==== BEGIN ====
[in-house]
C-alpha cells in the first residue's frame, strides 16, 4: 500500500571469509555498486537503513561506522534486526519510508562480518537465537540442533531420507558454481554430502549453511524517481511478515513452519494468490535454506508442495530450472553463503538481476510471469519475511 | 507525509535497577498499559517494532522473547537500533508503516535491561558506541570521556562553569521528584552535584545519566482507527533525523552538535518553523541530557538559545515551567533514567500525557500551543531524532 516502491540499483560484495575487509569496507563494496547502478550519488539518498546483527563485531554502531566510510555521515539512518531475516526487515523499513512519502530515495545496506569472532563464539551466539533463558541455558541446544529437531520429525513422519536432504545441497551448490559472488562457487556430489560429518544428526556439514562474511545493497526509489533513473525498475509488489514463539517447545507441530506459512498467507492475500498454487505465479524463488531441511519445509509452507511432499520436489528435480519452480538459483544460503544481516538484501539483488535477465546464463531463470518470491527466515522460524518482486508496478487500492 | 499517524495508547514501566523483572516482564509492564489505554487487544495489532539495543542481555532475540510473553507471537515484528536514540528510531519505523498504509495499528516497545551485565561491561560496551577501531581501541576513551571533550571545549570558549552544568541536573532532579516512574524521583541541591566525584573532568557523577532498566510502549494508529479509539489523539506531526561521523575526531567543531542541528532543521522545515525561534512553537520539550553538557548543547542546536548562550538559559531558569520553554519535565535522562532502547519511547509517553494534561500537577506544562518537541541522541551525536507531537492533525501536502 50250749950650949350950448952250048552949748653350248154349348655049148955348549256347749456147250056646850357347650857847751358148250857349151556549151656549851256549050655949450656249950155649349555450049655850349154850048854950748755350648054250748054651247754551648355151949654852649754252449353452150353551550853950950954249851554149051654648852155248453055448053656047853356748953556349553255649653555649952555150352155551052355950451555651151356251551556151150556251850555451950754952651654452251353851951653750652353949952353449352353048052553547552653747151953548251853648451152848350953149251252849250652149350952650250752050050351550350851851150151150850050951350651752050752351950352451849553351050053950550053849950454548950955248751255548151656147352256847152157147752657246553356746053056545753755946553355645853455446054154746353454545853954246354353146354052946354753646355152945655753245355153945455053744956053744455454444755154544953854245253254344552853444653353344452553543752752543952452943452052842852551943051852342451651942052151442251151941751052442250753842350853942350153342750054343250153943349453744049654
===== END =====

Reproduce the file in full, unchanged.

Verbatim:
[in-house]
C-alpha cells in the first residue's frame, strides 16, 4: 500500500571469509555498486537503513561506522534486526519510508562480518537465537540442533531420507558454481554430502549453511524517481511478515513452519494468490535454506508442495530450472553463503538481476510471469519475511 | 507525509535497577498499559517494532522473547537500533508503516535491561558506541570521556562553569521528584552535584545519566482507527533525523552538535518553523541530557538559545515551567533514567500525557500551543531524532 516502491540499483560484495575487509569496507563494496547502478550519488539518498546483527563485531554502531566510510555521515539512518531475516526487515523499513512519502530515495545496506569472532563464539551466539533463558541455558541446544529437531520429525513422519536432504545441497551448490559472488562457487556430489560429518544428526556439514562474511545493497526509489533513473525498475509488489514463539517447545507441530506459512498467507492475500498454487505465479524463488531441511519445509509452507511432499520436489528435480519452480538459483544460503544481516538484501539483488535477465546464463531463470518470491527466515522460524518482486508496478487500492 | 499517524495508547514501566523483572516482564509492564489505554487487544495489532539495543542481555532475540510473553507471537515484528536514540528510531519505523498504509495499528516497545551485565561491561560496551577501531581501541576513551571533550571545549570558549552544568541536573532532579516512574524521583541541591566525584573532568557523577532498566510502549494508529479509539489523539506531526561521523575526531567543531542541528532543521522545515525561534512553537520539550553538557548543547542546536548562550538559559531558569520553554519535565535522562532502547519511547509517553494534561500537577506544562518537541541522541551525536507531537492533525501536502 50250749950650949350950448952250048552949748653350248154349348655049148955348549256347749456147250056646850357347650857847751358148250857349151556549151656549851256549050655949450656249950155649349555450049655850349154850048854950748755350648054250748054651247754551648355151949654852649754252449353452150353551550853950950954249851554149051654648852155248453055448053656047853356748953556349553255649653555649952555150352155551052355950451555651151356251551556151150556251850555451950754952651654452251353851951653750652353949952353449352353048052553547552653747151953548251853648451152848350953149251252849250652149350952650250752050050351550350851851150151150850050951350651752050752351950352451849553351050053950550053849950454548950955248751255548151656147352256847152157147752657246553356746053056545753755946553355645853455446054154746353454545853954246354353146354052946354753646355152945655753245355153945455053744956053744455454444755154544953854245253254344552853444653353344452553543752752543952452943452052842852551943051852342451651942052151442251151941751052442250753842350853942350153342750054343250153943349453744049654